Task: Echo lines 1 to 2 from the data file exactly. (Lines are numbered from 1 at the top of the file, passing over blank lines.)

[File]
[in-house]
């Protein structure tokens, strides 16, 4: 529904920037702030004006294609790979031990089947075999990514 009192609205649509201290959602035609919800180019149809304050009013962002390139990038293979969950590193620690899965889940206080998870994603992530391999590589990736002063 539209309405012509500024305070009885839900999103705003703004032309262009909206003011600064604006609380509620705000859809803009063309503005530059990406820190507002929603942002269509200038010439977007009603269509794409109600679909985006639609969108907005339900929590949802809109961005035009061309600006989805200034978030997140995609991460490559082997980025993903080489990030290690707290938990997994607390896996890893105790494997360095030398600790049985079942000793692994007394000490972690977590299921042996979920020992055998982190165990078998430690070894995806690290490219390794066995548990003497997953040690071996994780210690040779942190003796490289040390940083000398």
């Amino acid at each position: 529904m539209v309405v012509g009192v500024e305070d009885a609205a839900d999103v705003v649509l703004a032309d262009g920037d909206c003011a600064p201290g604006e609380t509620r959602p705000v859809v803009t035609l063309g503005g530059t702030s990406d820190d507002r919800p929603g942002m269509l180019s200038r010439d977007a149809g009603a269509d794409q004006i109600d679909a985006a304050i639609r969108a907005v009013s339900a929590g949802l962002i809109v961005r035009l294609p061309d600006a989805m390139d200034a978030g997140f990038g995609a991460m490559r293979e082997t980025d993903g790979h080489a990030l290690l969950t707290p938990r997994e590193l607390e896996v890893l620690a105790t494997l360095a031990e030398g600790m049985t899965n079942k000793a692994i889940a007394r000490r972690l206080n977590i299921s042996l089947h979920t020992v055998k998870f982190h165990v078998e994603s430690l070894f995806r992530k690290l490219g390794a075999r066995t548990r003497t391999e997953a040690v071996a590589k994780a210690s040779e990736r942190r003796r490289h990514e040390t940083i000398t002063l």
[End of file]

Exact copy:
[in-house]
């Protein structure tokens, strides 16, 4: 529904920037702030004006294609790979031990089947075999990514 009192609205649509201290959602035609919800180019149809304050009013962002390139990038293979969950590193620690899965889940206080998870994603992530391999590589990736002063 539209309405012509500024305070009885839900999103705003703004032309262009909206003011600064604006609380509620705000859809803009063309503005530059990406820190507002929603942002269509200038010439977007009603269509794409109600679909985006639609969108907005339900929590949802809109961005035009061309600006989805200034978030997140995609991460490559082997980025993903080489990030290690707290938990997994607390896996890893105790494997360095030398600790049985079942000793692994007394000490972690977590299921042996979920020992055998982190165990078998430690070894995806690290490219390794066995548990003497997953040690071996994780210690040779942190003796490289040390940083000398």